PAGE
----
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4 steps to successful data governance programs for government

Getting started with data governance

Government agencies depend on data for all aspects of operations, from matching constituents with available resources and improving citizen services to streamlining day-to-day functions and capitalizing on funding opportunities. That’s why agencies on the path to data-driven digital transformation are exploring data governance solutions to:

  • Discover critical data across siloed systems and agencies
  • Understand data meaning, policies, and ownership
  • Provide visibility into data quality rules, metrics, and lineage
  • Monitor data usage, access, and changes

Unfortunately, when government agencies undertake traditional data governance initiatives, results frequently fall short of expectations. That’s because building data governance from the bottom up is difficult — particularly for agencies with siloed departments, outdated mainframe processes, and multiple incompatible databases.

The results too often are overly complex and focused too heavily on governance policies and enforcement. Government workers are asked to attend governance meetings, define terms, and change the way they work. Yet too often these workers don’t see the connection between data governance and how it makes an impact on meeting their own goals and responsibilities.

Data governance execution becomes bogged down in minutiae. It loses focus.

With no tangible improvement in insights, operations, costs, or constituent services — and no clear return on investment — leadership loses enthusiasm. Leadership may even consider defunding governance efforts, losing out on the benefits altogether.

 

4 steps to successful data governance programs for government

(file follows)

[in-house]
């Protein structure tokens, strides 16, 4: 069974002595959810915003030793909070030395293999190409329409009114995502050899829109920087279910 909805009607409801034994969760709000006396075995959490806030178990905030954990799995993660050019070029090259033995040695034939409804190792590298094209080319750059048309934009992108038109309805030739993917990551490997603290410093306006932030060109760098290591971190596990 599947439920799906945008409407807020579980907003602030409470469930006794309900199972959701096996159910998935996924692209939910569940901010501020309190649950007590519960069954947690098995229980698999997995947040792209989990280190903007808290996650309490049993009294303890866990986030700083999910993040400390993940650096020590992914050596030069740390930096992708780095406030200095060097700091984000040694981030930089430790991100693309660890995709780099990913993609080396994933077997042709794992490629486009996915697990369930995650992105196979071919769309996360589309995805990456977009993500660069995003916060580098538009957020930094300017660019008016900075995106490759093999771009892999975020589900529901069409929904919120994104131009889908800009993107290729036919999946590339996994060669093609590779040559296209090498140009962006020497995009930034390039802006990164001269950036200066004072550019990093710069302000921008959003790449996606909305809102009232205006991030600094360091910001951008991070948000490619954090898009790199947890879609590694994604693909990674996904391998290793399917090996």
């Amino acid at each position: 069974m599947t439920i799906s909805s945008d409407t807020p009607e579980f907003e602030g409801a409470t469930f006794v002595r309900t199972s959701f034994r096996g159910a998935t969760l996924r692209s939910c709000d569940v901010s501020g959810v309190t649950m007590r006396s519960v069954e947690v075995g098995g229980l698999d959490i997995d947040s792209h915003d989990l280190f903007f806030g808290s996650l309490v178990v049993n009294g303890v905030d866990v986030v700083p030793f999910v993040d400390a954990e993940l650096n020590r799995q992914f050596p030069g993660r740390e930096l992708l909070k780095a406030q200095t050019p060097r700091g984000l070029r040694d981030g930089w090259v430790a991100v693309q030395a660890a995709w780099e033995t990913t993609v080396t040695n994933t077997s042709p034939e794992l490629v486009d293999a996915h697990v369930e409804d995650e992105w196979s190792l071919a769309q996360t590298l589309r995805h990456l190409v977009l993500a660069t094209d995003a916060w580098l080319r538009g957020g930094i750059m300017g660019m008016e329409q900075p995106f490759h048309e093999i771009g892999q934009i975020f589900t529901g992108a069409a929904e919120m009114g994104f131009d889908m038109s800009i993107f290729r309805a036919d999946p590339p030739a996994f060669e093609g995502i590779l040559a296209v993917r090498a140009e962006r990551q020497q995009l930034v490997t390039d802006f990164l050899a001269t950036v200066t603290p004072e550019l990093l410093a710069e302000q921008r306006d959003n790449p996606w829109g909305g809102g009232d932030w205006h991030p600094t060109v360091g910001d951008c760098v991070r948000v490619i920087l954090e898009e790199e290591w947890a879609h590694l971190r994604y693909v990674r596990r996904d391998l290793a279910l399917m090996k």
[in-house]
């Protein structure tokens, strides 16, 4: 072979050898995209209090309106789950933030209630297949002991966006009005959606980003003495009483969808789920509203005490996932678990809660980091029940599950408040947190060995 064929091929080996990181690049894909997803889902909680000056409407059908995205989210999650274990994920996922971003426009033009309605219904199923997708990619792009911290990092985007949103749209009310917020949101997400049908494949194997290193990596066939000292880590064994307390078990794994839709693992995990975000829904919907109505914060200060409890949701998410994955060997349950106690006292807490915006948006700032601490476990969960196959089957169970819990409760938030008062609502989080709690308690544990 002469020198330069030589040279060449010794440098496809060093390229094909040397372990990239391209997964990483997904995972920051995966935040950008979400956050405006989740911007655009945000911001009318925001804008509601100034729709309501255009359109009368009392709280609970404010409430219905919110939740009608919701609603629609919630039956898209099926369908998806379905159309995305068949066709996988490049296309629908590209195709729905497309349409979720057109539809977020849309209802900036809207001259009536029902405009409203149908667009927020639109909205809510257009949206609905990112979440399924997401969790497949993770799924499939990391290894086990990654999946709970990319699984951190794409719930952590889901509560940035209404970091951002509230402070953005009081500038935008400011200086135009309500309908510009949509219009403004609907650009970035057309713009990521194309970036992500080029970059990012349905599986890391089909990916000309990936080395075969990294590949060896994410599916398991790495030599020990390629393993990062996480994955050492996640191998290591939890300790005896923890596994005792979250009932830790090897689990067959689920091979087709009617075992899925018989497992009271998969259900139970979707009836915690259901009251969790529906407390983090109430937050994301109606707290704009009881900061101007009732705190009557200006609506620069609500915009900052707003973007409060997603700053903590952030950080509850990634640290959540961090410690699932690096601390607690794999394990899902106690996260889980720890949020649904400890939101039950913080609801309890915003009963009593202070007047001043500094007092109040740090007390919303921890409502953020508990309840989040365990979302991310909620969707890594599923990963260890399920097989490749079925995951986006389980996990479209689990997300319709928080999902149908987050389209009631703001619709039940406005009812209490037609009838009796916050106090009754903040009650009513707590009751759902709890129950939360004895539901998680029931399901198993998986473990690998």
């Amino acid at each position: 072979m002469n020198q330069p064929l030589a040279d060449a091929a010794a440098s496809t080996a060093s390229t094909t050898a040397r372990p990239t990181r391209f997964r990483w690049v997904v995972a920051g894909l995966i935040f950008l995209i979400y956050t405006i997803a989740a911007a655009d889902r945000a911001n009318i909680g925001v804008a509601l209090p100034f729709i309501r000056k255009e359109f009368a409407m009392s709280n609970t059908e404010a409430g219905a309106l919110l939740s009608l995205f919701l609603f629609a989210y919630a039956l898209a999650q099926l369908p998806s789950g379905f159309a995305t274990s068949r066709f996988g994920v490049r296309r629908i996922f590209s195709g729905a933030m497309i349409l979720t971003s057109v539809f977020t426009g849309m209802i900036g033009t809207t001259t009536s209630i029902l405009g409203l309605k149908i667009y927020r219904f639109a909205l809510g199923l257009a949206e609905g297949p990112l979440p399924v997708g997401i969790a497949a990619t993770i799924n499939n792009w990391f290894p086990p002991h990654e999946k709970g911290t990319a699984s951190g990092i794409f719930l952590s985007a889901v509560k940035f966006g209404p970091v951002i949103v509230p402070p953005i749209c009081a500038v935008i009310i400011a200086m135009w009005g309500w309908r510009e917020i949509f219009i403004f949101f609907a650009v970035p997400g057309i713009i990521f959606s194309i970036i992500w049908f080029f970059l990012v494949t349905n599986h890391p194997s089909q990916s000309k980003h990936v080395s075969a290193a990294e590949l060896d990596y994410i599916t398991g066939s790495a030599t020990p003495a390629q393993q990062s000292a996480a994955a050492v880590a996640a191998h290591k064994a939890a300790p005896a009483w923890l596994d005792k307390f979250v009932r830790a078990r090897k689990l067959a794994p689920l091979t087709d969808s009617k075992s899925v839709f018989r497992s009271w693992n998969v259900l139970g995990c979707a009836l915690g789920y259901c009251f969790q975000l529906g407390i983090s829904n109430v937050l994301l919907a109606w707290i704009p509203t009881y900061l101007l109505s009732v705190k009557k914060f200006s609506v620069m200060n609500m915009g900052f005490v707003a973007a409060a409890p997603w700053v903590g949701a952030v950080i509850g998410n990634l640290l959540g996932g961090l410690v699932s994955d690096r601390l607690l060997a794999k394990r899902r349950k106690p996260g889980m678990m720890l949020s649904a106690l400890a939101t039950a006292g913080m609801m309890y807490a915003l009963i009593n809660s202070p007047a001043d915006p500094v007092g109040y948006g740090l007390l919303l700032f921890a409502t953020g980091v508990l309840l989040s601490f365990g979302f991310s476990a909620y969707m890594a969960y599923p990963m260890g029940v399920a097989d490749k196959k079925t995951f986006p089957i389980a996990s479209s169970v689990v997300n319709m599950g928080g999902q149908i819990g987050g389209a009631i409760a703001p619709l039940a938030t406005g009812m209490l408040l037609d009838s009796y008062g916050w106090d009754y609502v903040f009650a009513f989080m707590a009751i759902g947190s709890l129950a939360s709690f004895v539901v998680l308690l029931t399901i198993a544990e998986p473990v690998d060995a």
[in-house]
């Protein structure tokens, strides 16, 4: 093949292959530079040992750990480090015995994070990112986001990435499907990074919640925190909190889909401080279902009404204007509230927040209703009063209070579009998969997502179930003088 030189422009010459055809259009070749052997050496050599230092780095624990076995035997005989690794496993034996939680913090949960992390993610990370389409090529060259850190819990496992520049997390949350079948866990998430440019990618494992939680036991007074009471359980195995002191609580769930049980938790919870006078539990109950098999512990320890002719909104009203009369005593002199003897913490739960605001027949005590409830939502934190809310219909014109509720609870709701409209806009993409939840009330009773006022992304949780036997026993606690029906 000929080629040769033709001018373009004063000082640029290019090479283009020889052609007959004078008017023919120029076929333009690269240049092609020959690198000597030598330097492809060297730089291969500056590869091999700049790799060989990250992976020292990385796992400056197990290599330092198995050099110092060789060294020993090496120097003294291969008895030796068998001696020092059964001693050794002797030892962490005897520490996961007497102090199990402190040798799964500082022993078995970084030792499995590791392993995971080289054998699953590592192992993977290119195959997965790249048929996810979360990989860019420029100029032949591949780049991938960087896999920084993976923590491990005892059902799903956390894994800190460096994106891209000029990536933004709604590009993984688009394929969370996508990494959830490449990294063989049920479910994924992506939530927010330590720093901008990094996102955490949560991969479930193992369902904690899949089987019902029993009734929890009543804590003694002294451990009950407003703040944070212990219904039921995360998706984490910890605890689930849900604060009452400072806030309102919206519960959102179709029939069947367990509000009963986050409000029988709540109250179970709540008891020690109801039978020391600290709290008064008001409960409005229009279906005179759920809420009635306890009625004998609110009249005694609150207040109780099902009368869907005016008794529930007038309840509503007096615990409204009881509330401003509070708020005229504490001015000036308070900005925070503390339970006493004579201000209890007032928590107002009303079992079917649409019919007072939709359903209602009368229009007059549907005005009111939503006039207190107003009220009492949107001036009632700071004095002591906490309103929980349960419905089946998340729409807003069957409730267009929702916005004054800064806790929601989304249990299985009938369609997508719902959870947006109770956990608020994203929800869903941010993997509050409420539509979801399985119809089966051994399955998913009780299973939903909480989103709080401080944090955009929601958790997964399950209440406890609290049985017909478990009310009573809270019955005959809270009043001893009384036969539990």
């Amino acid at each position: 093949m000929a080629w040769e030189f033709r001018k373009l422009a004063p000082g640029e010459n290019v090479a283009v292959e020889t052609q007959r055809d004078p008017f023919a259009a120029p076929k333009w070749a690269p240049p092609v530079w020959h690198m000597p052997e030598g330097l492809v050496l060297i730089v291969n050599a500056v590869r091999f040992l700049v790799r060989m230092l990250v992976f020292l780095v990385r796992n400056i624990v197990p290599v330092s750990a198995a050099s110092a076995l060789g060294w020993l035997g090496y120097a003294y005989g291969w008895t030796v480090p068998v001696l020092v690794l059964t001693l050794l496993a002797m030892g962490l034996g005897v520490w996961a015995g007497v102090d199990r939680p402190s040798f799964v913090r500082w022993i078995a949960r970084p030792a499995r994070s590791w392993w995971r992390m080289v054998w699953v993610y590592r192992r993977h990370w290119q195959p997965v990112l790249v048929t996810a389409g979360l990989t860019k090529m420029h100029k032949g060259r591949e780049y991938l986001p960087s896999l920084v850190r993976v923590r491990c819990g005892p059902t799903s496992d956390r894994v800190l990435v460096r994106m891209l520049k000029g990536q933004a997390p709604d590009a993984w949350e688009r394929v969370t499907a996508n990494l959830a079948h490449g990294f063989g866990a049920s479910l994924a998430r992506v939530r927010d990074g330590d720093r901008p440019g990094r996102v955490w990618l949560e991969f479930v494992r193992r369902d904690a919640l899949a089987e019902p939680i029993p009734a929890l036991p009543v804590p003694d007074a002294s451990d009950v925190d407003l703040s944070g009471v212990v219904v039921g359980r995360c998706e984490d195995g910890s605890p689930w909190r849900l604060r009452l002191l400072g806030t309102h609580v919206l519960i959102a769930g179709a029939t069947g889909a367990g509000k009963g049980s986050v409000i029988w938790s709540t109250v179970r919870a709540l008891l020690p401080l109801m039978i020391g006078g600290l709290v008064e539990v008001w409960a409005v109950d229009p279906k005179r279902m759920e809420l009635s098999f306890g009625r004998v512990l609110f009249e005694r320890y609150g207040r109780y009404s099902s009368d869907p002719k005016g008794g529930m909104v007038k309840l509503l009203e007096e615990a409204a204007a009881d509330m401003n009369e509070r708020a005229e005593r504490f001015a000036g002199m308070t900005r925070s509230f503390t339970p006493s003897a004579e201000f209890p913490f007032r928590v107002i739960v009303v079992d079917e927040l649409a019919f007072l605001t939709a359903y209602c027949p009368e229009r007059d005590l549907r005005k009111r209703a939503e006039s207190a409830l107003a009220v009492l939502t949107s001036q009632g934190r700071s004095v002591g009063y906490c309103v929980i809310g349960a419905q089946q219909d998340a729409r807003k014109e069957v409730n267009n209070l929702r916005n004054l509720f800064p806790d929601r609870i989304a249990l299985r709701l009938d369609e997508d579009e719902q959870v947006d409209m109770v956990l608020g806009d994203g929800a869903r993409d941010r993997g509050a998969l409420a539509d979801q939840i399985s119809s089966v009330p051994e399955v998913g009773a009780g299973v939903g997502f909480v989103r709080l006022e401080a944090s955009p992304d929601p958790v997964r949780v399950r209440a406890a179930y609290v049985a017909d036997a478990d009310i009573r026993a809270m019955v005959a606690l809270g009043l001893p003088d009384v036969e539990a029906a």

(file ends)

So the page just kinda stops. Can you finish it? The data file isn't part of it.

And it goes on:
There is a better way: the stepwise, results-driven approach

Start your governance program with a stepwise, results-driven approach that engages employees, quickly delivers some high-value, low-effort wins, and establishes a foundation for better decisions. It’s been proven to generate between 2x and 7x greater return on investment over a more traditional approach, while delivering results up to 40% faster.

Stepwise, results-driven data governance promotes organizational adoption, lays the foundation for data integrity, and consistently delivers value over the long term. It increases the likelihood of agency-wide expansion of your data governance programs by as much as 75%.

Follow these four steps to realize a stepwise, results-driven approach for your agency:

  1. Link data governance assets to specific goals or objectives
  2. Prioritize data that is critical to impacting those goals
  3. Build stakeholder engagement across three tiers
  4. Clear the path for success

1. Link data governance to agency goals


A stepwise, results-driven governance strategy identifies agency-level goals and initiatives and builds governance capabilities around them.

How does this alignment play out? Suppose that, in an effort to improve constituent services, an agency wanted to increase the accuracy of matching citizens with services they could receive and increase the utilization of funding in two high-profile government programs. Organizational stakeholders include program operations and quality assurance. Operational goals include increasing approval ratings by 5% and increasing enrollment of qualified citizens in the two programs by 25%.

Governance objectives in support of these goals include establishing that elusive “golden” single constituent view across all divisions and branches.

Capabilities that governance teams can deploy to meet that objective include:

  • Establishing a master constituent data file
  • Building a user-friendly data catalog
  • Visualizing data lineage of upstream/downstream relationships
  • Automating auditable workflow rules to give appropriate users an easy, but secure path to access data

Identify potential data sources

 

 

Understand the use case for the data

Begin with clearly defined goals

A good data governance process begins with clearly defined goals. Government agencies often break these goals into three broad categories: minimize data risk, deliver better data insights, and improve operational processes and decisions.

  • Data-related risk minimization is driven by a clear understanding of potential gaps surrounding privacy, security, and compliance. This includes profiling risk exposure, managing the privacy and security of constituents and the workforce, internal IT controls, and more.
  • Analytical insights drive value in more targeted constituent outreach, program effectiveness, budget analytics, complaint management, and more. Analytics help stakeholders in program management to develop a clear 360° understanding of the agency’s constituents.